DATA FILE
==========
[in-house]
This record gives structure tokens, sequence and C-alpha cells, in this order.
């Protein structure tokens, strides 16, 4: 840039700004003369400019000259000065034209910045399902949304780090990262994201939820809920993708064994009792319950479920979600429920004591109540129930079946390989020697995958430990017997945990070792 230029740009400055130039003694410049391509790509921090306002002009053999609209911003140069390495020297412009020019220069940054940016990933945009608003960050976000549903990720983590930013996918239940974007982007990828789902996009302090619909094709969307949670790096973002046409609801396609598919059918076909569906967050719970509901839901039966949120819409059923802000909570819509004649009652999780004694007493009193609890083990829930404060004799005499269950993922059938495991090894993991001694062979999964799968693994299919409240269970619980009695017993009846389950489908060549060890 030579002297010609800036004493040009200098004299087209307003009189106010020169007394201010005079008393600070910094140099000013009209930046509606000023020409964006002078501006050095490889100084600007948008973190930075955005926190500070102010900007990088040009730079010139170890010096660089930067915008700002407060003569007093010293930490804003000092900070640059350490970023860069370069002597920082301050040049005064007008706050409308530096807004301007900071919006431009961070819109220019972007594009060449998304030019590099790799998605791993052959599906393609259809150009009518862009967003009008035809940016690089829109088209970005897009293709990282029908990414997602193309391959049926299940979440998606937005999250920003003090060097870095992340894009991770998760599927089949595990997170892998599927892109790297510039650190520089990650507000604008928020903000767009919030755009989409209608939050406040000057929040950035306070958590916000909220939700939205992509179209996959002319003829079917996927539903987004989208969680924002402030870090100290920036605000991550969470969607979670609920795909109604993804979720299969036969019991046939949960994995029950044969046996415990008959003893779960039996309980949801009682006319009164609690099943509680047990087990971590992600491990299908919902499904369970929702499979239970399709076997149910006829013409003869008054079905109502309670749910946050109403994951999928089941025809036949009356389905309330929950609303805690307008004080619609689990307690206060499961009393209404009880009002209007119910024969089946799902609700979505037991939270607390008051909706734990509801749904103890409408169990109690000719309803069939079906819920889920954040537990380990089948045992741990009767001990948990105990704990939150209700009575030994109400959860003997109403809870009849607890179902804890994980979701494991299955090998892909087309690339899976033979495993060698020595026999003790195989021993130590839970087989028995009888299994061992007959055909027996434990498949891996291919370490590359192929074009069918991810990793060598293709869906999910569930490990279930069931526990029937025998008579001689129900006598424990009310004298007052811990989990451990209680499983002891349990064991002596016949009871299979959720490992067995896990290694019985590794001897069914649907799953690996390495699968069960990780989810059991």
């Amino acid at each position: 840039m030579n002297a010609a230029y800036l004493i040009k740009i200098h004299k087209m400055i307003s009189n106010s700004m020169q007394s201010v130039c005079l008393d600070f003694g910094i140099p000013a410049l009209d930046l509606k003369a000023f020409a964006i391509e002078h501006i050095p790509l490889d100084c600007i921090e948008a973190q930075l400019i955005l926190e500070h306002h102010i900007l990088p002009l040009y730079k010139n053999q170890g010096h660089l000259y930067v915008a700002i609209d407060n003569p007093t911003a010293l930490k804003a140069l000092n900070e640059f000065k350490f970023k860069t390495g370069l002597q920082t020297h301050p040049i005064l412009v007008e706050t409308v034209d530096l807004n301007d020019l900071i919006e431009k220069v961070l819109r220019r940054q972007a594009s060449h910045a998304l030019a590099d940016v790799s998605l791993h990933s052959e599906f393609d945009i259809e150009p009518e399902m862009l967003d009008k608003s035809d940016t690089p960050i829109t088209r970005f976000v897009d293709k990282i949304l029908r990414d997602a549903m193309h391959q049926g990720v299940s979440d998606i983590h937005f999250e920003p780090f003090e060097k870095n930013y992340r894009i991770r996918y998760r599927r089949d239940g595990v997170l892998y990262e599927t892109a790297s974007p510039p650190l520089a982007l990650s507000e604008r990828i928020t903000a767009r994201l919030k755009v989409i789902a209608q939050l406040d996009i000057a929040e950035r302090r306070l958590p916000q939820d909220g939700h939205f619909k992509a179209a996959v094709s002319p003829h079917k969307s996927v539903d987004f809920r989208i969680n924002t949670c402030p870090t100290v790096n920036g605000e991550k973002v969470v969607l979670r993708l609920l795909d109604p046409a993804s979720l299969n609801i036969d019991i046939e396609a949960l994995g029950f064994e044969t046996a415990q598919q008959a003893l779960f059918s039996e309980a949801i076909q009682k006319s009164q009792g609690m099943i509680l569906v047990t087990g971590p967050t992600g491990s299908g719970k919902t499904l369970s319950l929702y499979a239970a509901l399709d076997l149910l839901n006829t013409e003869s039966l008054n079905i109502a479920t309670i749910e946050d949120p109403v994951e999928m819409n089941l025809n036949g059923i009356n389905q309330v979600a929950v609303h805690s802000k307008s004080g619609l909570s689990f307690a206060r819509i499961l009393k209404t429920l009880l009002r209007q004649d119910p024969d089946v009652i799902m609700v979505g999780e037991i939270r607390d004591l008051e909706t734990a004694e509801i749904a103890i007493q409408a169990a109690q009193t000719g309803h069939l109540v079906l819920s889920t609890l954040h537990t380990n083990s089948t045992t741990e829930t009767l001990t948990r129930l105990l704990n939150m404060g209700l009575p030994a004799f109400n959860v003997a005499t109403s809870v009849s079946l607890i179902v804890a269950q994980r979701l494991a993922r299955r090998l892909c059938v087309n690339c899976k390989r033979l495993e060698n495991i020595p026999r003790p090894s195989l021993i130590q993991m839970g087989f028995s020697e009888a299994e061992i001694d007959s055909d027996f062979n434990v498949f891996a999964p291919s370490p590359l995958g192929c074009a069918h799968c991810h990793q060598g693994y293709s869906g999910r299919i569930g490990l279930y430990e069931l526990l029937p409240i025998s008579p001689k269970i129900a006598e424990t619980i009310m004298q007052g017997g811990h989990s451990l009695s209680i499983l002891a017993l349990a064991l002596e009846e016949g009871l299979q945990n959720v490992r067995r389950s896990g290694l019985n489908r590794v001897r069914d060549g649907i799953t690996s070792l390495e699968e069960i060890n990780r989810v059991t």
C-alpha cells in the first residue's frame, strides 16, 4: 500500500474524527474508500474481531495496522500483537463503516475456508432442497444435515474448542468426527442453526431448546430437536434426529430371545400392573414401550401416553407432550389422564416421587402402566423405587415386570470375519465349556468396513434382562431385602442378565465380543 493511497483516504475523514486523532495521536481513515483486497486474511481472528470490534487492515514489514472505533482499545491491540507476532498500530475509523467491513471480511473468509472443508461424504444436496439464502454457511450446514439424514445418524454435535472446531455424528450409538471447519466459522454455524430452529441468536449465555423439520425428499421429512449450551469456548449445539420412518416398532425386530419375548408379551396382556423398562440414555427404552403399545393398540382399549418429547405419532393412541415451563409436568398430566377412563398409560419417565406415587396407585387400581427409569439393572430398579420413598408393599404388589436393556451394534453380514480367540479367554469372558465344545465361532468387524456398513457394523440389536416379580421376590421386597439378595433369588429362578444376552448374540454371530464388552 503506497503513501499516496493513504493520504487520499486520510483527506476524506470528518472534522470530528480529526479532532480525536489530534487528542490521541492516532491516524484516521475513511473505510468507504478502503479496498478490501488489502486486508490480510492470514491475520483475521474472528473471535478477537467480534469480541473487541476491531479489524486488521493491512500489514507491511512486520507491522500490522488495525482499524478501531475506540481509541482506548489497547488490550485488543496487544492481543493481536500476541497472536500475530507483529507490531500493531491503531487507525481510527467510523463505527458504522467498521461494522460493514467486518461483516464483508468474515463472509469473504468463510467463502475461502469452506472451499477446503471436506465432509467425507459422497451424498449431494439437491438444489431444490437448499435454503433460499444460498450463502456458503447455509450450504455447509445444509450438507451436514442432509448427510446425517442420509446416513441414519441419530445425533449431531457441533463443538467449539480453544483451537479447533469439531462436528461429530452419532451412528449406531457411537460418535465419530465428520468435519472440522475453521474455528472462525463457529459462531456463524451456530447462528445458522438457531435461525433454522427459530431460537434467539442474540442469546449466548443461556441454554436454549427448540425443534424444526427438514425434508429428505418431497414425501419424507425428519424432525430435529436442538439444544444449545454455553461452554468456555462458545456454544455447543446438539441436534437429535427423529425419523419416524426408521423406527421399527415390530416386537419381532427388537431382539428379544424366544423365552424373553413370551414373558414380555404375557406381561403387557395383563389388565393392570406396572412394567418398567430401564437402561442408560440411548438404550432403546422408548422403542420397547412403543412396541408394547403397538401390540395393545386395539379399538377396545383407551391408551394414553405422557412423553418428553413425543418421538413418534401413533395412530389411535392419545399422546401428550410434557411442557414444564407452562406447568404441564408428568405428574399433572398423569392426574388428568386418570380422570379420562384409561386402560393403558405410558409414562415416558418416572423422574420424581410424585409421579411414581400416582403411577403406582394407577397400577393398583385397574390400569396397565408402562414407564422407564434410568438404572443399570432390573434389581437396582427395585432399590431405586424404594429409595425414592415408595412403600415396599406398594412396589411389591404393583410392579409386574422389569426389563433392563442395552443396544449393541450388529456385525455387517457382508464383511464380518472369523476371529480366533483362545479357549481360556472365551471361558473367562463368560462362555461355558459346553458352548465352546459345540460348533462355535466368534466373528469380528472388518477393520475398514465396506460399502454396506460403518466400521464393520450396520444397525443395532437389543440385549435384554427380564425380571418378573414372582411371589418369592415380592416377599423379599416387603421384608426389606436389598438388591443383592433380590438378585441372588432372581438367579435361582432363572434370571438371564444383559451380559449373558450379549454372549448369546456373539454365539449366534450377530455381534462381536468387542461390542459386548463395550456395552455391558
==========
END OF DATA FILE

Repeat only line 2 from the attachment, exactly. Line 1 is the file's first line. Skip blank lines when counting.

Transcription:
This record gives structure tokens, sequence and C-alpha cells, in this order.